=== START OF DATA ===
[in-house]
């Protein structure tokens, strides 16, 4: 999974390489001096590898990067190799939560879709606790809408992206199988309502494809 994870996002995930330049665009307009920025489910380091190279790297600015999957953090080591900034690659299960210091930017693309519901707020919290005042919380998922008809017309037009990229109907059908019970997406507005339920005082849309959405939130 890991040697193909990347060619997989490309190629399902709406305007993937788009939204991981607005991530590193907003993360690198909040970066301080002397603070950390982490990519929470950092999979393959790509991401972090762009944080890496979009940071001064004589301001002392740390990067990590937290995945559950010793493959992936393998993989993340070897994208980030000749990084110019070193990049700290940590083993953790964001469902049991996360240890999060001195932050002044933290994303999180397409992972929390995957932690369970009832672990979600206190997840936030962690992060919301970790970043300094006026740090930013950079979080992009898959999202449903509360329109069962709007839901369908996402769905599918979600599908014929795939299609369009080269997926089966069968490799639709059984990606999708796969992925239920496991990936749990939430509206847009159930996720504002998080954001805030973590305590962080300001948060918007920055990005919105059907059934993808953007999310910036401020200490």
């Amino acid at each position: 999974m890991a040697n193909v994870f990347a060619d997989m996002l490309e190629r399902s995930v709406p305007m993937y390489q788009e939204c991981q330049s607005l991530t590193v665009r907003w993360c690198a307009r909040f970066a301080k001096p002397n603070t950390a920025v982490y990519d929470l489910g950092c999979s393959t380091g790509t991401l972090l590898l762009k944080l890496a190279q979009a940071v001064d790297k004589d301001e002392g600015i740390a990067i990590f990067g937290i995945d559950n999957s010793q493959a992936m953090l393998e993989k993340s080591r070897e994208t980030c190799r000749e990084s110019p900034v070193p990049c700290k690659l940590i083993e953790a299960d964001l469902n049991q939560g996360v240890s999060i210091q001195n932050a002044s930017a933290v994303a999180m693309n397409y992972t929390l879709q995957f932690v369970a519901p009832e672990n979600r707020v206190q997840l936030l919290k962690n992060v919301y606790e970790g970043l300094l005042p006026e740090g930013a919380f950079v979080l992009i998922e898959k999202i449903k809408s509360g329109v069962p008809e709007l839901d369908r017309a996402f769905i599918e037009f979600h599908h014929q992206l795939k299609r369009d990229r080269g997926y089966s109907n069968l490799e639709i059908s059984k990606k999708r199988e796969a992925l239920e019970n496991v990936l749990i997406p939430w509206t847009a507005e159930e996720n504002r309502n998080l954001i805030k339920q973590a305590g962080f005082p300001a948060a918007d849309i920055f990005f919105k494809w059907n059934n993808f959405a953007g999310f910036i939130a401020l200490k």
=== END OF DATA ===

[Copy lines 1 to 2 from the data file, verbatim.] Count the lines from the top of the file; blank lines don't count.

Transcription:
[in-house]
């Protein structure tokens, strides 16, 4: 999974390489001096590898990067190799939560879709606790809408992206199988309502494809 994870996002995930330049665009307009920025489910380091190279790297600015999957953090080591900034690659299960210091930017693309519901707020919290005042919380998922008809017309037009990229109907059908019970997406507005339920005082849309959405939130 890991040697193909990347060619997989490309190629399902709406305007993937788009939204991981607005991530590193907003993360690198909040970066301080002397603070950390982490990519929470950092999979393959790509991401972090762009944080890496979009940071001064004589301001002392740390990067990590937290995945559950010793493959992936393998993989993340070897994208980030000749990084110019070193990049700290940590083993953790964001469902049991996360240890999060001195932050002044933290994303999180397409992972929390995957932690369970009832672990979600206190997840936030962690992060919301970790970043300094006026740090930013950079979080992009898959999202449903509360329109069962709007839901369908996402769905599918979600599908014929795939299609369009080269997926089966069968490799639709059984990606999708796969992925239920496991990936749990939430509206847009159930996720504002998080954001805030973590305590962080300001948060918007920055990005919105059907059934993808953007999310910036401020200490």